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News from, June 8, 2011
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The Latest Q&As for TPAs

We have a 401(k) SHNE New Comp plan that wants to exclude commissions from the definition of compensation for all purposes. 

Employees would then not be able to defer money from commissions nor would the New Comp/SHNE be based on any commissions, correct?

Correct. Note that compensation used for nondiscrimination testing purposes must be nondiscriminatory, regardless of the plan's definition. Compensation for nondiscrimination testing does not have to be defined in the plan document, and generally is not.

When you are determining if an employee is an HCE due to compensation, would commissions then be excluded?

No. Commissions cannot be excluded for HCE determination purposes.

401(k) plan is top heavy on determination date 12/31/2009, therefore a top heavy minimum is due for the 2010 plan year (calendar year plan).  The employer intends on depositing the top heavy contribution by corporate filing deadline of 09/15/2011. An ESOP plan is being implemented with an effective date of 01/01/2011.

Can a top heavy 401(k) plan with an allocation due for the 2010 plan year deposit the top heavy contribution into an ESOP plan with an effective date of 01/01/2011?

No. The plan document must provide how the top heavy requirements will be satisfied. As of 12/31/10, the 401(k) plan document states that the top heavy minimum contribution requirement will be satisfied through a contribution to the 401(k) plan. It is too late to amend the 401(k) plan for the 2010 plan year.

In trying to determine a partial (profit sharing) plan termination, we need guidance on the following assumptions or questions:

In calculating the turnover rate, we use the number of participants at the beginning of a plan year plus any employees who become eligible during the year. 

It depends.  It could be for a longer period if there were on whether there were related employer-initiated severances in a preceding period.  Rev. Ruling 2007-43 provides: "The turnover rate is determined by dividing the number of participating employees who had an employer-initiated severance from employment during the applicable period by the sum of all of the participating employees at the start of the applicable period and the employees who became participants during the applicable period. The applicable period depends on the circumstances: the applicable period is a plan year (or, in the case of a plan year that is less than 12 months, the plan year plus the immediately preceding plan year) or a longer period if there are a series of related severances from employment."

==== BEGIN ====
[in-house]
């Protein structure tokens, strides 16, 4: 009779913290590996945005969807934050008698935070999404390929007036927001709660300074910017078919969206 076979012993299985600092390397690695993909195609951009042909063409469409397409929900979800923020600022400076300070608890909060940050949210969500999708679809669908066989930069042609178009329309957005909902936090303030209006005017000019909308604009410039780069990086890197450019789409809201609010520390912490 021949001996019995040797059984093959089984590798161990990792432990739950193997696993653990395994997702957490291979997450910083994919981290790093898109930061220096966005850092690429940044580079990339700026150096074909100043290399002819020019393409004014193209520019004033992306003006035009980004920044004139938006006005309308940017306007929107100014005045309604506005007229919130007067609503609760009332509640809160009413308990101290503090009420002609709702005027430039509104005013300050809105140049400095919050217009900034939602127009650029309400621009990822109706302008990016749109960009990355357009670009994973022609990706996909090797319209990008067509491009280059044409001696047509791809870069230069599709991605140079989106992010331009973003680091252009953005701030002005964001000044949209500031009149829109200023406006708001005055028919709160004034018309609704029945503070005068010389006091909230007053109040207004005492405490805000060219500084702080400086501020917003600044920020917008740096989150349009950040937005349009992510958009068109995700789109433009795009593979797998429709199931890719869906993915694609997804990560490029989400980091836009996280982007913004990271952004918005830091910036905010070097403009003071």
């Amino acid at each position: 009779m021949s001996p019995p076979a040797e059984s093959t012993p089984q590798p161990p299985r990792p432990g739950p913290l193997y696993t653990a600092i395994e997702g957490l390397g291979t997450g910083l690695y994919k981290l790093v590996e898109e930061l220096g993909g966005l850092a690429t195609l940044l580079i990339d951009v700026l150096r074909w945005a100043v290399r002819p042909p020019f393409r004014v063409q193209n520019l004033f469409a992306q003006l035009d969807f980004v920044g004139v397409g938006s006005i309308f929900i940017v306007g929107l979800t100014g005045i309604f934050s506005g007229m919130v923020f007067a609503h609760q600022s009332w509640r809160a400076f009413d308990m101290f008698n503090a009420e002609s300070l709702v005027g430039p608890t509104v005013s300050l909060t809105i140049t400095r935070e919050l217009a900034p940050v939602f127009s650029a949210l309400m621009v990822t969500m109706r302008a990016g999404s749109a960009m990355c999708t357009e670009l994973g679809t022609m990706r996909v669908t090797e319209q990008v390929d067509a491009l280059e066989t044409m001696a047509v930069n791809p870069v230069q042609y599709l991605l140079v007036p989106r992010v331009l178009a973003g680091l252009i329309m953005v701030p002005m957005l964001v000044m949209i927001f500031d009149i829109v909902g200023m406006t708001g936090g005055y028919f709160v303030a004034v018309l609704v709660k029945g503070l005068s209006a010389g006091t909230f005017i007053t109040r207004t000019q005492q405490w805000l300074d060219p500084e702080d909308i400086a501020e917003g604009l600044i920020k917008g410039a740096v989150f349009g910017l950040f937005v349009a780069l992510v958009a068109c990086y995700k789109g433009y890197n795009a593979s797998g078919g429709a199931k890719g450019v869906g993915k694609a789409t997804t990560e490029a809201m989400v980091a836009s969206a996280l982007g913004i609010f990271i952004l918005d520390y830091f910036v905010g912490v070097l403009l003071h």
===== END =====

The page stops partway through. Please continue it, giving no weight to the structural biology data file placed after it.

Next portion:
Count vested and non-vested participants (Matz v, Household). 


Do not count voluntary terminations, including death, retirement or early retirement, or disability, or employee initiated voluntary terminations. 

Rev. Ruling 2007-43 says, death, disability or retirement on or after normal retirement age (not early retirement age) are employee initiated voluntary terminations. Note that terminations are generally considered employer-initiated unless that can be shown to be purely voluntary from personnel records, etc. Per Rev. Ruling 2007-43: "In certain situations, the employer may be able to verify that an employee’s severance was not employer-initiated. A claim that a severance from employment was purely voluntary can be supported through items such as information from personnel files, employee statements, and other corporate records."

Count RIF or position eliminations as Employer initiated terminations. 


Do we count participants who were terminated due to Performance issues as Employer initiated terminations towards the total turnover rate? 


For this plan, no divisions or departments were eliminated. 

That's not needed for a finding of a partial termination.